Marina Abramović (Serbian Cyrillic: Марина Абрамовић, pronounced [marǐːna abrǎːmoʋitɕ]; born November 30, 1946) is a Serbian performance artist. Her work explores the relationship between performer and audience, the limits of the body, and the possibilities of the mind. Being active for over four decades, Abramović refers to herself as the "grandmother of performance art." She pioneered a new notion of identity by bringing in the participation of observers, focusing on "confronting pain, blood, and physical limits of the body."
Abramović was born in Belgrade, Yugoslavia on November 30, 1946. In an interview, Abramović described her family as having been "Red bourgeoisie." Her great-uncle was Varnava, Serbian Patriarch of the Serbian Orthodox Church. Both of her parents, Danica Rosić and Vojin Abramović were Yugoslav Partisans during the Second World War. After the war, Abramović's parents became "national heroes" and were given positions in the post-war Yugoslavian government.
Abramović was raised by her grandparents until she was six years old. Her grandmother was deeply religious and Abramović "spent [her] childhood in a church following [her] grandmother's rituals – candles in the morning, the priest coming for different occasions." At age six, when Abramović's brother was born, she began living with her parents and took piano, French, and English lessons. While she did not take art lessons, she took an early interest in art and enjoyed painting as a child.
Life in Abramović's parental home under her mother’s strict supervision was difficult. When Abramović was a child, her mother beat her for "supposedly showing off". In an interview published in 1998, Abramović described how her "mother took complete military-style control of me and my brother. I was not allowed to leave the house after 10 o'clock at night until I was 29 years old. ... [A]ll the performances in Yugoslavia I did before 10 o'clock in the evening because I had to be home then. It's completely insane, but all of my cutting myself, whipping myself, burning myself, almost losing my life in 'The Firestar' - everything was done before 10 in the evening."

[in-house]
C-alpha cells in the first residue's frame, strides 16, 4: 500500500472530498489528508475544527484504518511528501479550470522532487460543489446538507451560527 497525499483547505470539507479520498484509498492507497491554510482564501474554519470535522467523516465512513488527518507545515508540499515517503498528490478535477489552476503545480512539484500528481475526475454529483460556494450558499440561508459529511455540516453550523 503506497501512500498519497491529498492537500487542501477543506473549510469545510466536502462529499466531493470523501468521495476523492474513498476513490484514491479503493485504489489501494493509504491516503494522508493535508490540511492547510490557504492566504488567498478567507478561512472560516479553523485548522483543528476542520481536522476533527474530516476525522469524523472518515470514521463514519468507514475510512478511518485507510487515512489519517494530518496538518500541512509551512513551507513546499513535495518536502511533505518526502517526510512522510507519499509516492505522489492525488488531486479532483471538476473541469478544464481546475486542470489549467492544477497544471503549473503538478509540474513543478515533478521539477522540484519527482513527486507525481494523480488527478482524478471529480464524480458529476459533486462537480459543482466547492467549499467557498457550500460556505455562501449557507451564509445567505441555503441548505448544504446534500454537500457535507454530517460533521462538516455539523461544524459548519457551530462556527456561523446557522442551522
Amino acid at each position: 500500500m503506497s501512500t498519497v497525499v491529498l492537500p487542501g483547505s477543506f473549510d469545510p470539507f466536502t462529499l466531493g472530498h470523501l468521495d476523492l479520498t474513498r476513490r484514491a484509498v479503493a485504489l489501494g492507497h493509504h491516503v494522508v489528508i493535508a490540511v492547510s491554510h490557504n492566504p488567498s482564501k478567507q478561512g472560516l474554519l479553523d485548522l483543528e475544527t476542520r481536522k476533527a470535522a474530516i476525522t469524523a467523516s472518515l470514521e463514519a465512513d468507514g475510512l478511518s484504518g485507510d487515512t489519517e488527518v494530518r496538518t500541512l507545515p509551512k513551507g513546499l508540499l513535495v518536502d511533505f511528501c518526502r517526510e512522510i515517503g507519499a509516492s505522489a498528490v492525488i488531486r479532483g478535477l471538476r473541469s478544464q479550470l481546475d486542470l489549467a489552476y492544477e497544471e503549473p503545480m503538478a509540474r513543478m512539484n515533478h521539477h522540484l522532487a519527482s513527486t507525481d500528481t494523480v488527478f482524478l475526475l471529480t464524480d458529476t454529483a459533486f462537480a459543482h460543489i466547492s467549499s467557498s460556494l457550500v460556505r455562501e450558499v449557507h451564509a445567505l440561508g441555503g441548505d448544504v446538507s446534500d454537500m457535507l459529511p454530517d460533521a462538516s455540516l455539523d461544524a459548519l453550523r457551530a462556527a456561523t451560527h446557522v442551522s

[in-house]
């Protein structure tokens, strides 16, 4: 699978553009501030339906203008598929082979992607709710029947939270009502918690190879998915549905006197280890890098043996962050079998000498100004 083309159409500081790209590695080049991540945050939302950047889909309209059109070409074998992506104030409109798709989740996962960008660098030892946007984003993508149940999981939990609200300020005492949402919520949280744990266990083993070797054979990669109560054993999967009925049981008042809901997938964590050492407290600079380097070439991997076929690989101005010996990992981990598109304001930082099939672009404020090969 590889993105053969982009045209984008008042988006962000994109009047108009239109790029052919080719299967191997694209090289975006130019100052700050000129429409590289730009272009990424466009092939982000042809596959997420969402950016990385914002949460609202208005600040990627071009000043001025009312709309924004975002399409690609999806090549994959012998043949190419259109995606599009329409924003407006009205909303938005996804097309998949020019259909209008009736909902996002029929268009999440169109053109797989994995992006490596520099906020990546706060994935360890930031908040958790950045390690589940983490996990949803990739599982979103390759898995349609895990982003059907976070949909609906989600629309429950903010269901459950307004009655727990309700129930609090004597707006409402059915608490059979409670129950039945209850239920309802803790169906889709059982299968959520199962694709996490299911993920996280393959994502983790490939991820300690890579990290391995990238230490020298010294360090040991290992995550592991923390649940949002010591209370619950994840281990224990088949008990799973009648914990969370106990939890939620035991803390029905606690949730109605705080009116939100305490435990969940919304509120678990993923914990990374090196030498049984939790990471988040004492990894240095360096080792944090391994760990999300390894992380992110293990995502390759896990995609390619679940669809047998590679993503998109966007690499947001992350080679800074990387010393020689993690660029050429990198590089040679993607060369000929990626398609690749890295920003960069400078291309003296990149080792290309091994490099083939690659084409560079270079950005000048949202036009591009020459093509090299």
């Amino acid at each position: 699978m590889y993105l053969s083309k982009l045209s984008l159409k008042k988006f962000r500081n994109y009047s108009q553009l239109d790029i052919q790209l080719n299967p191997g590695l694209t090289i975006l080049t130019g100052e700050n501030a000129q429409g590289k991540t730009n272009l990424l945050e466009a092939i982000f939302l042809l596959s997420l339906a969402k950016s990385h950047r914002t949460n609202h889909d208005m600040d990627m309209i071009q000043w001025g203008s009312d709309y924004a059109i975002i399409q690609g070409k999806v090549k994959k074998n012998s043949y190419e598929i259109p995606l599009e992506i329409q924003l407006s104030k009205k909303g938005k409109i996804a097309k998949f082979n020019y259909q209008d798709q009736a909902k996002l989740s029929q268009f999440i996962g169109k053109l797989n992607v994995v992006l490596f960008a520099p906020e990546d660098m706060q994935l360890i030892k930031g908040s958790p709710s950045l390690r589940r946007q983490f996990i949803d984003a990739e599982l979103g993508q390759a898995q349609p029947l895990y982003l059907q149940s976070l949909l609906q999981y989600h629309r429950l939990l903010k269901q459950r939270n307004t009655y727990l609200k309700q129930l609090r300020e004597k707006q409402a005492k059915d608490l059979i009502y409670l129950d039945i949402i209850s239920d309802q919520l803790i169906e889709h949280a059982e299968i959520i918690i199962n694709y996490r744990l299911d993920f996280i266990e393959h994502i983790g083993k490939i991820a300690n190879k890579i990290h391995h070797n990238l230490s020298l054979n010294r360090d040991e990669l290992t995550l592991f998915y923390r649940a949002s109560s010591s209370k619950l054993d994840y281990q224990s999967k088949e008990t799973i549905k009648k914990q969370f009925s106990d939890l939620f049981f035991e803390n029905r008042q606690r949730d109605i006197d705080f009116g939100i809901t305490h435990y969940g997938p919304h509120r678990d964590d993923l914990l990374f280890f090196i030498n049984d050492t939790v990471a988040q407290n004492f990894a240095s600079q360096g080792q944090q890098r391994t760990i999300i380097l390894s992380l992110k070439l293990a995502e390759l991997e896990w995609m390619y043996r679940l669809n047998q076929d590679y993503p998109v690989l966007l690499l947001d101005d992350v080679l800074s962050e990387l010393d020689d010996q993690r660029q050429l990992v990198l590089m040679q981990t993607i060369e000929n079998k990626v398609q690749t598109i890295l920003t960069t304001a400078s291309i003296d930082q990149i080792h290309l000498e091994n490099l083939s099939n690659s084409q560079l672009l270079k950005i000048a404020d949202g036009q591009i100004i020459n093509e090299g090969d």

In an interview published in 2013, Abramović said, "My mother and father had a terrible marriage." Describing an incident when her father smashed 12 champagne glasses and left the house, she said, "It was the most horrible moment of my childhood."
She was a student at the Academy of Fine Arts in Belgrade from 1965 to 1970. She completed her post-graduate studies at the Academy of Fine Arts in Zagreb, SR Croatia in 1972. Then she returned to SR Serbia and, from 1973 to 1975, she taught at the Academy of Fine Arts at Novi Sad, while implementing her first solo performances.
After Abramović was married to Neša Paripović between 1971 to 1976, in 1976, she went to Amsterdam to perform a piece (later claiming on the day of her birthday) then decided to move there permanently.
From 1990–1995 Abramović was a visiting professor at the Académie des Beaux-Arts in Paris and at the Berlin University of the Arts. From 1992–1996 she was a visiting professor at the Hochschule für bildende Künste Hamburg and from 1997–2004 she was a professor for performance-art at the Hochschule für bildende Künste Braunschweig. Some of her best known students are Sebastian Bieniek and Chiharu Shiota.
This is a part of the Wikipedia article used under the Creative Commons Attribution-Sharealike 3.0 Unported License (CC-BY-SA). The full text of the article is here →